+ RMA Rural Municipalities
of Alberta

Resolution 23-18F

Social Well-Being of An Employee and Domestic Violence – Occupational Health and Safety Act

Date:
November 21, 2018
Expiry Date:
December 1, 2021
Active Status:
Active
Sponsors:
MD of Willow Creek
District:
1 - Foothills-Little Bow
Year:
2018
Convention:
Fall
Category:
Other
Status:
Sent to Government
Vote Results:
Carried
Preamble:

WHEREAS the term “domestic violence” is now included in the Occupational Health and Safety Act (OHSA), requiring employers to address domestic violence; and

WHEREAS the OHSA requires employers to be responsible for the “social well-being” of employees;

Operative Clause:

THEREFORE, BE IT RESOLVED that the Rural Municipalities of Alberta request that the Government of Alberta define what is meant by “social well-being” of an employee within the Occupational Health and Safety Act (OHSA) and the responsibilities of an employer with regard to “domestic violence or suspicion of domestic violence” within the OHSA.

Member Background:

Recent changes to the Occupational Health and Safety Act (OHSA) have done little to ensure the safety of the workers other than to muddy the waters.  Making employers responsible for the “social well-being” of workers is not defined.  What does “social well-being” mean and what role if any should an employer be legislated to do? If an employee has had an incident off the work site unrelated to the job, when does the employer go from being responsible to address the matter to being a snoop? Is it the job of an employer to embed themselves in the private lives of its employees? If an incident clearly affects the employee’s work, there is already opportunity for an employee to ask the employer for access to help such as an Employee’s Assistance Plan. An employer is already required to allow time off for employees to seek counselling for family matters, addictions or health issues.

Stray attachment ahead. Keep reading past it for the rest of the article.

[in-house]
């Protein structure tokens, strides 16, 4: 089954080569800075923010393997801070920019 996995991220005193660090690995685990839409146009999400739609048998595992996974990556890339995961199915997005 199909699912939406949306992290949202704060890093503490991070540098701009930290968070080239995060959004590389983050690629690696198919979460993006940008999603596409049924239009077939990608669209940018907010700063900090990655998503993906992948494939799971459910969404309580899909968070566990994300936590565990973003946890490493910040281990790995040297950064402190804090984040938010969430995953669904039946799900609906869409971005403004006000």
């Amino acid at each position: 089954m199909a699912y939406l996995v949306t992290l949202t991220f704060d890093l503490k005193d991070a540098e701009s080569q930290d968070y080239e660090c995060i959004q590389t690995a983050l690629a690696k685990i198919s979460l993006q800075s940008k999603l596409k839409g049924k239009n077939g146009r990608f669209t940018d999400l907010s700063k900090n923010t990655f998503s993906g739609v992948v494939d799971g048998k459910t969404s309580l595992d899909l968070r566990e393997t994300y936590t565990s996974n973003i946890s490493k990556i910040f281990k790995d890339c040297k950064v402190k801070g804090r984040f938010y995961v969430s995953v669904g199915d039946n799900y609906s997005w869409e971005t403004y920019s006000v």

Is it the duty of employers to become involved in incidents of “domestic violence” outside of the work environment? There is a wealth of external support agencies committed and trained to address the issue of “domestic violence”. Why should this fall to the employer, who is not trained in this field? The lack of clarity of the changes to OHSA as to what, where and when an employer should embed the organization in the private lives of its employees leaves the organization at risk.

RMA Background:

RMA has no active resolutions directly related to this issue.

Provincial Ministries:
Job, Skills, Training and Labour
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